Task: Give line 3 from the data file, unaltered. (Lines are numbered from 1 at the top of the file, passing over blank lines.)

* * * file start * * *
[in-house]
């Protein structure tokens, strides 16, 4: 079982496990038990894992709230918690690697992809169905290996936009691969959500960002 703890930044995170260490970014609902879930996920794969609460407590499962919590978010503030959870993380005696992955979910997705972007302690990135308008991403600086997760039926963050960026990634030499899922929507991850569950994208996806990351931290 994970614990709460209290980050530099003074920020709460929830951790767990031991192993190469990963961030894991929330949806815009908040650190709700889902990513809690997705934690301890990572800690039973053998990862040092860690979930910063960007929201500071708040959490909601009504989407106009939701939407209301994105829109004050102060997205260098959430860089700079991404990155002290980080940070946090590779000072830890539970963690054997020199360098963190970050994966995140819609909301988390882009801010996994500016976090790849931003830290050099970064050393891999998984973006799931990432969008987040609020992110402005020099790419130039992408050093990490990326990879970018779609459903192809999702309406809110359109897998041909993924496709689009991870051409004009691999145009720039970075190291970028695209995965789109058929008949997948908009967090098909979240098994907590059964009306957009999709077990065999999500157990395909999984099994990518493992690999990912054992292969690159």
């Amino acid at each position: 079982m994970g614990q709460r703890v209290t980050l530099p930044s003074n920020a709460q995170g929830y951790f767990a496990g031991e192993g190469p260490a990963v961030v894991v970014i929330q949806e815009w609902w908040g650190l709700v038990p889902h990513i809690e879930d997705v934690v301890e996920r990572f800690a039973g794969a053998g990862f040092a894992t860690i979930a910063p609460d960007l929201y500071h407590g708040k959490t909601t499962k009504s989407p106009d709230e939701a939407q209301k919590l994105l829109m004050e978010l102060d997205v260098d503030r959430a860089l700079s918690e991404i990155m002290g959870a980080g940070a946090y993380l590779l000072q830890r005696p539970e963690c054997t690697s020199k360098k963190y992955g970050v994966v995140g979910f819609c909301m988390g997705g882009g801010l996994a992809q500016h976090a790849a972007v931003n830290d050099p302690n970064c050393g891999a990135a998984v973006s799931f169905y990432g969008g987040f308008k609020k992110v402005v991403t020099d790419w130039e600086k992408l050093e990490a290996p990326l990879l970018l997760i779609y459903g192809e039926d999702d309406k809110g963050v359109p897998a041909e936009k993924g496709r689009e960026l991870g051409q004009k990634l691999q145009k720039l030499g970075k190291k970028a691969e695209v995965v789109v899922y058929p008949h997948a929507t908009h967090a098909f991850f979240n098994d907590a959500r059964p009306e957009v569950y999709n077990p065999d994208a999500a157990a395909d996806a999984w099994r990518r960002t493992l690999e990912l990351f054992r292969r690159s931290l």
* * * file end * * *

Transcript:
């Amino acid at each position: 079982m994970g614990q709460r703890v209290t980050l530099p930044s003074n920020a709460q995170g929830y951790f767990a496990g031991e192993g190469p260490a990963v961030v894991v970014i929330q949806e815009w609902w908040g650190l709700v038990p889902h990513i809690e879930d997705v934690v301890e996920r990572f800690a039973g794969a053998g990862f040092a894992t860690i979930a910063p609460d960007l929201y500071h407590g708040k959490t909601t499962k009504s989407p106009d709230e939701a939407q209301k919590l994105l829109m004050e978010l102060d997205v260098d503030r959430a860089l700079s918690e991404i990155m002290g959870a980080g940070a946090y993380l590779l000072q830890r005696p539970e963690c054997t690697s020199k360098k963190y992955g970050v994966v995140g979910f819609c909301m988390g997705g882009g801010l996994a992809q500016h976090a790849a972007v931003n830290d050099p302690n970064c050393g891999a990135a998984v973006s799931f169905y990432g969008g987040f308008k609020k992110v402005v991403t020099d790419w130039e600086k992408l050093e990490a290996p990326l990879l970018l997760i779609y459903g192809e039926d999702d309406k809110g963050v359109p897998a041909e936009k993924g496709r689009e960026l991870g051409q004009k990634l691999q145009k720039l030499g970075k190291k970028a691969e695209v995965v789109v899922y058929p008949h997948a929507t908009h967090a098909f991850f979240n098994d907590a959500r059964p009306e957009v569950y999709n077990p065999d994208a999500a157990a395909d996806a999984w099994r990518r960002t493992l690999e990912l990351f054992r292969r690159s931290l």